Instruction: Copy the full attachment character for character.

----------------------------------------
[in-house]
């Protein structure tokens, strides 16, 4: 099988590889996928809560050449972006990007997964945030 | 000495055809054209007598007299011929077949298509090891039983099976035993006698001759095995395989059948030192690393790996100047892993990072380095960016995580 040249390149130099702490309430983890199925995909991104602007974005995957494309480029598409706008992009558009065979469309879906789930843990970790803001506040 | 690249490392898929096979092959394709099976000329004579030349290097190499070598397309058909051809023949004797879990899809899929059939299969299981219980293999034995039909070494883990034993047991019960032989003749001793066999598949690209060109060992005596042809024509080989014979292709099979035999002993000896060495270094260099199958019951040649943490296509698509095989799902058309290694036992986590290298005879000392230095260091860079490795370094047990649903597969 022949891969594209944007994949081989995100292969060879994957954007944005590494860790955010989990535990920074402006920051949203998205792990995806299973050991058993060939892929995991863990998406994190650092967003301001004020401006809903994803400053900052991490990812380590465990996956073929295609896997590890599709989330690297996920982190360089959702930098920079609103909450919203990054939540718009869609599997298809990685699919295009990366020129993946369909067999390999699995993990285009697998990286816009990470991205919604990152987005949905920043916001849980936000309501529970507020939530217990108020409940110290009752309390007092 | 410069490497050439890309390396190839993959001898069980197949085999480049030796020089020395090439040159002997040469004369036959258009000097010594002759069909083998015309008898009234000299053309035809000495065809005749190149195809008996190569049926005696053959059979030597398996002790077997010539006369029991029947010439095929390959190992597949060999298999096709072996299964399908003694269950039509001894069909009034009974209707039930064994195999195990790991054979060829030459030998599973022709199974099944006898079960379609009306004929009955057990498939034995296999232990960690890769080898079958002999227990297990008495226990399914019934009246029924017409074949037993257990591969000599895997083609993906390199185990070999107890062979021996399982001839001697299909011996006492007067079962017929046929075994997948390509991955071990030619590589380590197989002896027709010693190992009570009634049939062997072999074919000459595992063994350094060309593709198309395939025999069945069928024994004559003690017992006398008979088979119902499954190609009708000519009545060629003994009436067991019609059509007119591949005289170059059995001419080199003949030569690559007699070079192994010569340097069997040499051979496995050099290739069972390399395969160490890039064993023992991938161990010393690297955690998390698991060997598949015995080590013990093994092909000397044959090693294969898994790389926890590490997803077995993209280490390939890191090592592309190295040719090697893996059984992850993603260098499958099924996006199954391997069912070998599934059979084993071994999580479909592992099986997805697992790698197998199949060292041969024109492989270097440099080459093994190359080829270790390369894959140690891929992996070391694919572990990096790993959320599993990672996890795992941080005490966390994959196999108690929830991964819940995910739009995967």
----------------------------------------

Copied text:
[in-house]
């Protein structure tokens, strides 16, 4: 099988590889996928809560050449972006990007997964945030 | 000495055809054209007598007299011929077949298509090891039983099976035993006698001759095995395989059948030192690393790996100047892993990072380095960016995580 040249390149130099702490309430983890199925995909991104602007974005995957494309480029598409706008992009558009065979469309879906789930843990970790803001506040 | 690249490392898929096979092959394709099976000329004579030349290097190499070598397309058909051809023949004797879990899809899929059939299969299981219980293999034995039909070494883990034993047991019960032989003749001793066999598949690209060109060992005596042809024509080989014979292709099979035999002993000896060495270094260099199958019951040649943490296509698509095989799902058309290694036992986590290298005879000392230095260091860079490795370094047990649903597969 022949891969594209944007994949081989995100292969060879994957954007944005590494860790955010989990535990920074402006920051949203998205792990995806299973050991058993060939892929995991863990998406994190650092967003301001004020401006809903994803400053900052991490990812380590465990996956073929295609896997590890599709989330690297996920982190360089959702930098920079609103909450919203990054939540718009869609599997298809990685699919295009990366020129993946369909067999390999699995993990285009697998990286816009990470991205919604990152987005949905920043916001849980936000309501529970507020939530217990108020409940110290009752309390007092 | 410069490497050439890309390396190839993959001898069980197949085999480049030796020089020395090439040159002997040469004369036959258009000097010594002759069909083998015309008898009234000299053309035809000495065809005749190149195809008996190569049926005696053959059979030597398996002790077997010539006369029991029947010439095929390959190992597949060999298999096709072996299964399908003694269950039509001894069909009034009974209707039930064994195999195990790991054979060829030459030998599973022709199974099944006898079960379609009306004929009955057990498939034995296999232990960690890769080898079958002999227990297990008495226990399914019934009246029924017409074949037993257990591969000599895997083609993906390199185990070999107890062979021996399982001839001697299909011996006492007067079962017929046929075994997948390509991955071990030619590589380590197989002896027709010693190992009570009634049939062997072999074919000459595992063994350094060309593709198309395939025999069945069928024994004559003690017992006398008979088979119902499954190609009708000519009545060629003994009436067991019609059509007119591949005289170059059995001419080199003949030569690559007699070079192994010569340097069997040499051979496995050099290739069972390399395969160490890039064993023992991938161990010393690297955690998390698991060997598949015995080590013990093994092909000397044959090693294969898994790389926890590490997803077995993209280490390939890191090592592309190295040719090697893996059984992850993603260098499958099924996006199954391997069912070998599934059979084993071994999580479909592992099986997805697992790698197998199949060292041969024109492989270097440099080459093994190359080829270790390369894959140690891929992996070391694919572990990096790993959320599993990672996890795992941080005490966390994959196999108690929830991964819940995910739009995967």